All About White Blood Cells

All About White Blood Cells

Blood is a vital part of human function. It provides oxygen, nutrients and protection to the body’s cells. There are four primary components of blood: red blood cells, white blood cells, platelets, and plasma. In this article, we will focus on white blood cells.

What are white blood cells?

White blood cells are known as leukocytes. The term leukocyte is derived from the Greek word leuk, meaning “white,” and cyt, meaning “cell.” Out of all the components of blood, leukocytes make up about 1 percent of the blood volume. When whole blood is spun down in a centrifuge, leukocytes settle in the buffy layer between the layers of red blood cells and plasma. This buffy layer signifies a large part of the body’s defense system. Leukocytes provide the body with protection by singling out and destroying the body’s infecting agents.

Are they all the same?

There are five different types of white blood cells: basophils, eosinophils, lymphocytes (T cells, B cells, and natural killer cells), monocytes, and neutrophils. Each cell has its own responsibility.

Basophils are small cells that identify and alert the body of invading, infectious agents. Basophils release histamine, a marker of allergic disease, that stimulates the contraction of smooth muscles and dilation of capillaries to produce an inflammatory response to help isolate infecting agents.

Eosinophils attack and kill parasites, destroy cancer cells, and help mediate the allergic response triggered by the basophils.

Lymphocytes have the responsibility of creating antibodies to defend against bacteria and viruses. There are three types of lymphocytes: T cells, B cells, and natural killer (NK) cells. T lymphocytes help to kill tumor cells and control immune response. B lymphocytes make antibodies to prevent future disease by the same infecting agents. Finally, NK cells focus on the identification and removal of certain tumor cells and virus-infected cells.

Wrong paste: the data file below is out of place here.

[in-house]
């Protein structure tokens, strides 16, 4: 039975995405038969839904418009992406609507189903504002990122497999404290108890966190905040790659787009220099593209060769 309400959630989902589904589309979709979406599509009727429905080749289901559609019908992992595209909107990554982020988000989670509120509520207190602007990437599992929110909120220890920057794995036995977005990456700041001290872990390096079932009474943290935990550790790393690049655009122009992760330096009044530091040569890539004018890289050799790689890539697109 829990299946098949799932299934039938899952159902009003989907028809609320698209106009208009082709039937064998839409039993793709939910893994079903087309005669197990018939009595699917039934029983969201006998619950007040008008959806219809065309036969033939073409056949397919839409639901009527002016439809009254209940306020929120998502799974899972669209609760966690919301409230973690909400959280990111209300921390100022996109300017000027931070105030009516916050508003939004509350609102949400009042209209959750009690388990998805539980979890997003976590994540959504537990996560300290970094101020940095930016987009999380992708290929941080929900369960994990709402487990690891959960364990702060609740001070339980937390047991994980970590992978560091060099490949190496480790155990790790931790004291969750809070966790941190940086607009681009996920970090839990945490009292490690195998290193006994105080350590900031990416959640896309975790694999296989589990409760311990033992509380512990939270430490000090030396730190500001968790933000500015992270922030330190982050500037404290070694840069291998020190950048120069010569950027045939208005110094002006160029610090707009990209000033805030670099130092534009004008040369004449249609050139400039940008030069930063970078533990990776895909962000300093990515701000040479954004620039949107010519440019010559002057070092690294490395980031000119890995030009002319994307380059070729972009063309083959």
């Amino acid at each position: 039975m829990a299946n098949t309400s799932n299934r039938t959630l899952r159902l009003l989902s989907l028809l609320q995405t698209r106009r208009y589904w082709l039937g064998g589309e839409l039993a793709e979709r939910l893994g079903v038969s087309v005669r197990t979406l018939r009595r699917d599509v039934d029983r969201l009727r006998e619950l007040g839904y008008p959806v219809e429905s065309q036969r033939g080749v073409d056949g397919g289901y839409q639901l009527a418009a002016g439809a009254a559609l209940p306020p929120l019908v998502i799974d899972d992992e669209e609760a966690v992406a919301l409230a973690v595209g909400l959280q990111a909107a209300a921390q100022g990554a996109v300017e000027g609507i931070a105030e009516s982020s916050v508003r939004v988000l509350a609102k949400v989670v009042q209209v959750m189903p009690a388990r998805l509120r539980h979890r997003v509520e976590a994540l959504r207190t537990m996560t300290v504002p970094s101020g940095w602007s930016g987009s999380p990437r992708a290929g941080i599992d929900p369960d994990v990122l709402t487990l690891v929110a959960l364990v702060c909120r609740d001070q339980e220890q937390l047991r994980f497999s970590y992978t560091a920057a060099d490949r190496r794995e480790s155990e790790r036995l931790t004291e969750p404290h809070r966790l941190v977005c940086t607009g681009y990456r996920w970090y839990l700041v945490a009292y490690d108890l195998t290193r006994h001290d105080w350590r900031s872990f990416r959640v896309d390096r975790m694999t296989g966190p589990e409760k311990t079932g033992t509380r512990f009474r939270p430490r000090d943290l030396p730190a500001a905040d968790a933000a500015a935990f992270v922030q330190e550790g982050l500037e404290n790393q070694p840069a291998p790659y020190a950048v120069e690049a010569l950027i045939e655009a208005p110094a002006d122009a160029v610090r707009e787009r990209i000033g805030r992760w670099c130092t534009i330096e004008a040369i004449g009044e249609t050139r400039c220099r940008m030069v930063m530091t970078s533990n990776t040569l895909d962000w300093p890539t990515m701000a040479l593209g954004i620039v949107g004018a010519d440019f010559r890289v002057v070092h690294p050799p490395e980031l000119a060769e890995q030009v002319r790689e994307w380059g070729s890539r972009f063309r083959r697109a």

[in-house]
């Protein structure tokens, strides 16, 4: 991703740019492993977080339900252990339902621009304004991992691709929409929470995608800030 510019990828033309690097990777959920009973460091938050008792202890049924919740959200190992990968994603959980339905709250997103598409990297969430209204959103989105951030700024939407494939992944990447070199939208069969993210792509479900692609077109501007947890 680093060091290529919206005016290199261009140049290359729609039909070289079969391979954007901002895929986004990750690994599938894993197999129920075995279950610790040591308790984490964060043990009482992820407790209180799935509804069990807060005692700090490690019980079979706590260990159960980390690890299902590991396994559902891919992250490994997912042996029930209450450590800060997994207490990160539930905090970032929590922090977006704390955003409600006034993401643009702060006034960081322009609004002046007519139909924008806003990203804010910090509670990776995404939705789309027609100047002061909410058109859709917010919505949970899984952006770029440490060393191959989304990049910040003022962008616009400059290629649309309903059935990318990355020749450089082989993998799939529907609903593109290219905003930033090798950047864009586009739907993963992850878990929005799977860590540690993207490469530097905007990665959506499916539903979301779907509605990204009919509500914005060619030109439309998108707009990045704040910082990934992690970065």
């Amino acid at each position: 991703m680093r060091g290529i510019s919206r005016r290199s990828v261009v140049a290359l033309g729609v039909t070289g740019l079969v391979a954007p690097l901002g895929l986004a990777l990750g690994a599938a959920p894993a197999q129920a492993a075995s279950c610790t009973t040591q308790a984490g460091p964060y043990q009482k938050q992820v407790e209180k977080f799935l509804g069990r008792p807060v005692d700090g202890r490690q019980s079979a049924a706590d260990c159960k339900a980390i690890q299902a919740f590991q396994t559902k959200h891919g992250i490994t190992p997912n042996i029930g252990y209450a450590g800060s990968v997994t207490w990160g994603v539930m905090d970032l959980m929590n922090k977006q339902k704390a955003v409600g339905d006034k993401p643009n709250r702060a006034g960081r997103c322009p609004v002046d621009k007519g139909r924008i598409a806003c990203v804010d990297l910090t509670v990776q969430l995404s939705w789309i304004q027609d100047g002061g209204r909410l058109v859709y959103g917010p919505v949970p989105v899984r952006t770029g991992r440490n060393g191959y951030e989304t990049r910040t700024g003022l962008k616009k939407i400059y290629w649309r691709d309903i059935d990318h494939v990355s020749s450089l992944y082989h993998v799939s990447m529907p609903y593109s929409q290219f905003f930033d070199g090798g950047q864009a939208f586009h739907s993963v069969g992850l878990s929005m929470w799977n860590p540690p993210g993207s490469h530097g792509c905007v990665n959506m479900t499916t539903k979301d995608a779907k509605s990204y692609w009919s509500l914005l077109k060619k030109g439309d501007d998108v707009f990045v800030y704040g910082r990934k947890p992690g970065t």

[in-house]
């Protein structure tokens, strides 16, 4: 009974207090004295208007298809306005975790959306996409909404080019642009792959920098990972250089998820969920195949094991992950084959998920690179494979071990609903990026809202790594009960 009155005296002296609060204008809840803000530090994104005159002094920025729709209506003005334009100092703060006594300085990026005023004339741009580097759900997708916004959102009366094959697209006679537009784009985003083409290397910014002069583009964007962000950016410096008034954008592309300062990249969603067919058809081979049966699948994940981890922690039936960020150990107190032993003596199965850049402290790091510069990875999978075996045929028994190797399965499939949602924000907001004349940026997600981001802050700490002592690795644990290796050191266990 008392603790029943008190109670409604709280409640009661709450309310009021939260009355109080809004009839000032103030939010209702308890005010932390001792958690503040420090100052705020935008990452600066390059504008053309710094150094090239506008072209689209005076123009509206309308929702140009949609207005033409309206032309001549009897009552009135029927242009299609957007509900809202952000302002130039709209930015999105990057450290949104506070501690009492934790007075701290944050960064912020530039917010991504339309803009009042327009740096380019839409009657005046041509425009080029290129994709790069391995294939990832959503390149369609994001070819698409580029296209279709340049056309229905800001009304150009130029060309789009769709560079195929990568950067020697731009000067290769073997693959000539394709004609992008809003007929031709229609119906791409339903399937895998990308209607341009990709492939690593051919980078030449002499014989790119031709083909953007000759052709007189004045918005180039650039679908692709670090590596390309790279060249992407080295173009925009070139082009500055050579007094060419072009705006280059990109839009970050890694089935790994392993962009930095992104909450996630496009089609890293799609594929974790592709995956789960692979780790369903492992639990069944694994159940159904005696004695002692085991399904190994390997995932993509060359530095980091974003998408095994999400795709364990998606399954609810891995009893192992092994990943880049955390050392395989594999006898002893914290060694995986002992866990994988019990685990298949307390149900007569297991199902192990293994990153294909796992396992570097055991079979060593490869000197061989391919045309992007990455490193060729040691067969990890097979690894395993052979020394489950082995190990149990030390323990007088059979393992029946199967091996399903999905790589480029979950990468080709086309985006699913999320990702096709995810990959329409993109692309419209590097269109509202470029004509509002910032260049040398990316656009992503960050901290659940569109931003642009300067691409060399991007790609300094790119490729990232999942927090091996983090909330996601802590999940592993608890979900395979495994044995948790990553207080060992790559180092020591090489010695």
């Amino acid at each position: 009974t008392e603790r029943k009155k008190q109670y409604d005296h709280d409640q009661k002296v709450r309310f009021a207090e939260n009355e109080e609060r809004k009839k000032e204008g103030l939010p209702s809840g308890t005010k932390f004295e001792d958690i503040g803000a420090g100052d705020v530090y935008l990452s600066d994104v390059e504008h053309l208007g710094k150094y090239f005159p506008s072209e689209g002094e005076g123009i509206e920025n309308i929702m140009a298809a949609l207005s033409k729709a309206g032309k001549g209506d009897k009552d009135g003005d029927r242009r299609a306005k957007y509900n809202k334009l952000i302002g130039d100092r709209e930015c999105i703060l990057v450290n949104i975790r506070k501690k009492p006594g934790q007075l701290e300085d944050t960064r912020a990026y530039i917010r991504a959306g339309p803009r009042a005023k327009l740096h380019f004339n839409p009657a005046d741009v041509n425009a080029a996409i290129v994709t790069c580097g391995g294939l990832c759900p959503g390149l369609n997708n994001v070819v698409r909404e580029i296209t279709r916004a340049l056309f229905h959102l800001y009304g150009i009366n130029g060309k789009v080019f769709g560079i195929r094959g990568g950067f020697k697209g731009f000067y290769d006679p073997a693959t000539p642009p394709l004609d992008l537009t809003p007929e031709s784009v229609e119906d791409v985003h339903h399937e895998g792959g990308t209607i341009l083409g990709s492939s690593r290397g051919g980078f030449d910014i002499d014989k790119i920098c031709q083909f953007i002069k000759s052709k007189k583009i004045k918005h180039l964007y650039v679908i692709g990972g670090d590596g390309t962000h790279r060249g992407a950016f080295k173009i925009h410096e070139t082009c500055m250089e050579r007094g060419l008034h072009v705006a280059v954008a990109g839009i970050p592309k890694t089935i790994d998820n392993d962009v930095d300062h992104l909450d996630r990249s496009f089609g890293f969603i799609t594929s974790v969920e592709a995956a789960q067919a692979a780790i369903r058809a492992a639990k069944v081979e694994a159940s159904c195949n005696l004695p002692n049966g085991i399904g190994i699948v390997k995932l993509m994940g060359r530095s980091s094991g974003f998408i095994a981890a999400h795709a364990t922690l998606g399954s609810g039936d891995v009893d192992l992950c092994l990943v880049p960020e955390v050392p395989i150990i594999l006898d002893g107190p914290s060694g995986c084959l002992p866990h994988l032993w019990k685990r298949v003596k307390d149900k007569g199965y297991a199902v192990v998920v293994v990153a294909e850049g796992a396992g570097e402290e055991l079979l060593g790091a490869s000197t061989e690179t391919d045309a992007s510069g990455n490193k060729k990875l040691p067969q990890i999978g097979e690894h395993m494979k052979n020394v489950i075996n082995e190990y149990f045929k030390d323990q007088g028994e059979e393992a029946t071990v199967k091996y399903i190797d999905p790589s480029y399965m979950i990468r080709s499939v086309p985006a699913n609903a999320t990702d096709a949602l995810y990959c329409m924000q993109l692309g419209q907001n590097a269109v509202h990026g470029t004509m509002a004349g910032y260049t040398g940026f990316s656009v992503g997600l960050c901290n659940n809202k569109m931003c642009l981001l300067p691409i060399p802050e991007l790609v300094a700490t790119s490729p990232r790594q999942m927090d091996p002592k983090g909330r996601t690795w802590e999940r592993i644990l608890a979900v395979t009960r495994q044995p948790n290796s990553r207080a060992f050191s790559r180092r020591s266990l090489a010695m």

Monocytes have a long lifespan and continue the “clean-up” of the other white blood cells as they break down bacteria and remove the remnants from the bloodstream.

Neutrophils are the most common leukocyte in the body. Their role is to kill and digest harmful bacteria and fungi. Neutrophils are the first line of defense when infection invades the bloodstream.

What are normal counts?

In the lab, a normal leukocyte count is 4,500 to 11,000 white blood cells per microliter (μl). Levels that are higher or lower than the signified range can indicate infection and specific disease. Levels higher than 11,000 WBC/μl indicate increased production of leukocytes to fight infection. It can signify infection and/or immune system disorders. Some common diseases that can cause a high leukocyte count include acute and chronic lymphocytic leukemia (ALL, CLL), acute and chronic myelogenous leukemia (AML, CML), myelofibrosis, rheumatoid arthritis, tuberculosis, and whooping cough. Low leukocyte counts, below 4,500 WBC/μl, can be diagnostic for viral infections that disrupt the work of bone marrow, congenital conditions, autoimmune disorders, severe infections that destroy leukocytes faster than they have the ability to produce, and leukocyte destroying medications. Common conditions that cause a low leukocyte count include aplastic anemia, HIV/AIDS, lupus, leukemia, malnutrition, radiation therapy, and chemotherapy treatment.

White blood cells are one of the body’s largest defense mechanisms. Understanding the cells’ components and functions is essential to appreciating the work these white blood cells do every day.

All About White Blood Cells

Keep Reading